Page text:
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1978-1987 Buick Regal

1973 Buick RegalAlthough the Buick Regal was manufactured from 1973 to 2004 (and began production again in 2011), the only ones that are considered as “classic cars” are the first and second generation “Regal types” built from 1973 to 1987. The early Regals were built on GM's A-body platform with a rear-wheel-drive layout. At the time, the Regal was one of the first domestic mid-sized cars equipped with a V6 engine and beginning in 1975, all Regal coupes came standard with Buick's 231 ci (3.8 L) V6 engine previously employed in the Buick Skylark.

Second generation Regals built from 1978 to 1987 were built on both GM’s A-body platform (1978–1981) and G-body platform (1981–1987). Assembly of the second generation Regals took place at 7 different plants in Flint, Michigan, Lakewood Heights, Georgia, Arlington, Texas, Framingham, Massachusetts, Fremont, California, Pontiac, Michigan, and Kansas City, Missouri. 1978 saw the introduction of a downsized Regal equipped with Buick's new 196 ci (3.2 L) V6 engine as standard equipment along with a new 231 ci (3.8 L) V6 as an option. The 3.8 L became the standard powerplant in 1980. A 3-speed manual transmission was standard equipment but was later replaced with an automatic. Manual transmissions were not offered on base model second generation Regals in the later years.

Proving quite popular with buyers, the second gen Regal lasted nearly a full 10 years. In 1978 the Regal could be ordered with a 3.8 L Turbocharged V-6 engine with automatic transmission and the sedan model was dropped altogether, although sedans and station wagons were still available under the Buick Century nameplate at the time. The first turbo-equipped Regals enhanced their appeal with a firmer handling suspension with larger tires and wheels.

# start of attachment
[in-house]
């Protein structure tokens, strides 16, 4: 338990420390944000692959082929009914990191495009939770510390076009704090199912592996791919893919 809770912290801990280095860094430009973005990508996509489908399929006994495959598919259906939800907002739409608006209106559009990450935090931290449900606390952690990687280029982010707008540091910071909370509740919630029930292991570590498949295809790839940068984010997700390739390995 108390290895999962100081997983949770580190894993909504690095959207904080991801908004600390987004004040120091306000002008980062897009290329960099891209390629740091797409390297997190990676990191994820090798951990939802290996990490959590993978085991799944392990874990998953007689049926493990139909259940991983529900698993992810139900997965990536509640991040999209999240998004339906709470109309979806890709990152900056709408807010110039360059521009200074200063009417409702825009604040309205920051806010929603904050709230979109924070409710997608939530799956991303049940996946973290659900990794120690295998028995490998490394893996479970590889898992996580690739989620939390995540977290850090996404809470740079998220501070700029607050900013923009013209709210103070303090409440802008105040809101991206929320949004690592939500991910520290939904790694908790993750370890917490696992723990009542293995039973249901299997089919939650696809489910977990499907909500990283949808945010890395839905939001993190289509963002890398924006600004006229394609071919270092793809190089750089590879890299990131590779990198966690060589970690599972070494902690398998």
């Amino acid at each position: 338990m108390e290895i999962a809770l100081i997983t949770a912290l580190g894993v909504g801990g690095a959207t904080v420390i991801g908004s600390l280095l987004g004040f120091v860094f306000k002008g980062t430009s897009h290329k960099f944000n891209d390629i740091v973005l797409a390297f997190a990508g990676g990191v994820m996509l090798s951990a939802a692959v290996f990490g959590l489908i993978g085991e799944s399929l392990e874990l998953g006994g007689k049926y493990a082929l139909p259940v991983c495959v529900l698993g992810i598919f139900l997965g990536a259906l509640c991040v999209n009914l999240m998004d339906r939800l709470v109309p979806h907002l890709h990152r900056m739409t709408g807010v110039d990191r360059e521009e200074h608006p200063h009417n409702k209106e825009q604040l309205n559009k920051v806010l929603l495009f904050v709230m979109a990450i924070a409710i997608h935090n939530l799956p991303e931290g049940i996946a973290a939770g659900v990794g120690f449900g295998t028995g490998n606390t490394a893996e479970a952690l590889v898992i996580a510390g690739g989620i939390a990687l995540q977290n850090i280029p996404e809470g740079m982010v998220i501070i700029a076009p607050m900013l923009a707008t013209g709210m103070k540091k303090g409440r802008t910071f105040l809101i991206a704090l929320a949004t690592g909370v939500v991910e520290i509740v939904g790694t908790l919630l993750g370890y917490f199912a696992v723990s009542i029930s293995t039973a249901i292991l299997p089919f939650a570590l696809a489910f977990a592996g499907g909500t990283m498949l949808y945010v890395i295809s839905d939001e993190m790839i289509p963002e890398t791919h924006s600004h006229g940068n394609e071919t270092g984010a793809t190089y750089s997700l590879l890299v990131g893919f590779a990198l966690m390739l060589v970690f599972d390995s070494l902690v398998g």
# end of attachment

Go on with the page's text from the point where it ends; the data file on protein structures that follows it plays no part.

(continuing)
1981 Buick RegalIn 1981 the Regal received a major facelift with a much more aerodynamic profile designed to help the car compete on the NASCAR racing circuit. With the new sloping hood and nose, the car won a majority of the 1981 and 1982 season races and won the NASCAR manufacturers title in both 1981 and 1982.

In 1982, the Regal Grand National debuted and most came with a naturally aspirated 125 hp, 4.1 L V6 engine. The Sport Coupe package offered a turbocharged 3.8 V6 engine that delivered 175 hp at 4000 rpm and 275 lb-ft. of torque. According to GM records, 2022 Regal Sport Coupes were produced in 1982.

For 1983, there was no Grand National option and the Sport Coupe model was renamed the T-Type. The Grand National returned in 1984 powered by a turbocharged 3.8 L with sequential fuel injection and distributor-less computer controlled ignition. The turbo-equipped Regals delivered 200 hp and 300 lb-ft. of torque. Just 5,204 Turbo Regals were produced in ’83 and only 2000 of those were Grand Nationals. The new performance-oriented turbo package was very well received when buyers realized that the turbo V6 package could keep up with most of the V8-powered muscle cars of the era.

By 1984, the turbocharged 3.8 L became standard equipment and produced 200 hp and 300 lb-ft of torque. In 1986 a new engine design with intercooling boosted performance higher (235HP and 330 lb-ft. of torque) and Buick produced 5,512 Grand Nationals and 2,384 T-Types that year.

1986 Buick RegalBy 1987 the turbo-V6 in the GNX model Regal delivered a robust 245 hp and 355 lb-ft. of torque, however there were only 547 Grand National GNXs built that year. The T-Type package was dropped in 1987, and a "T" sport package offered instead. Also in 1987, 1,547 lightweight WE4 Turbo T option cars were produced. The Turbo T option cars featured an upgraded interior trim package, different wheels, aluminum bumper supports, and aluminum rear brake drums. The various Turbo Regals had reached their peak popularity in 1987 and a total of 27,590 turbo-equipped Regals were produced through December of that year. Models produced between September and December of that year window were sold as "1987½” vehicles.

By 1988, the performance party was over. The V8 engine option was discontinued and the remaining V6 no longer offered a turbocharger. There were zero serious performance options available and to make matters much worse for performance enthusiasts, the new 1988 Regal was introduced on the GM W-body platform that dictated a front-wheel drive layout across the line.

Production Totals

  • 30,022 Regal Grand Nationals produced from 1982 to 1987
  • 1,547 Turbo Ts produced in 1987 only
  • 22,806 Regal T Types produced
  • 59,896 Turbocharged Regal Sport Coupes produced from 1978 to 1979

Rarest Turbo Regals

  • Grand National: The 1982 with 215 produced.
  • Turbocharged Grand National: The 1984 with 2000 produced.
  • Turbocharged Regal (non GNX): The 1987 Regal Limited with 1,035 produced.
  • Second Rarest Turbocharged Regal: The 1987 Turbo-T with 1,547 produced.
  • Third Rarest Turbocharged Regal: Regal with LC2 engine option with 3,233 produced.
  • Regal Sport Coupe: The 1982 with 2,022 produced.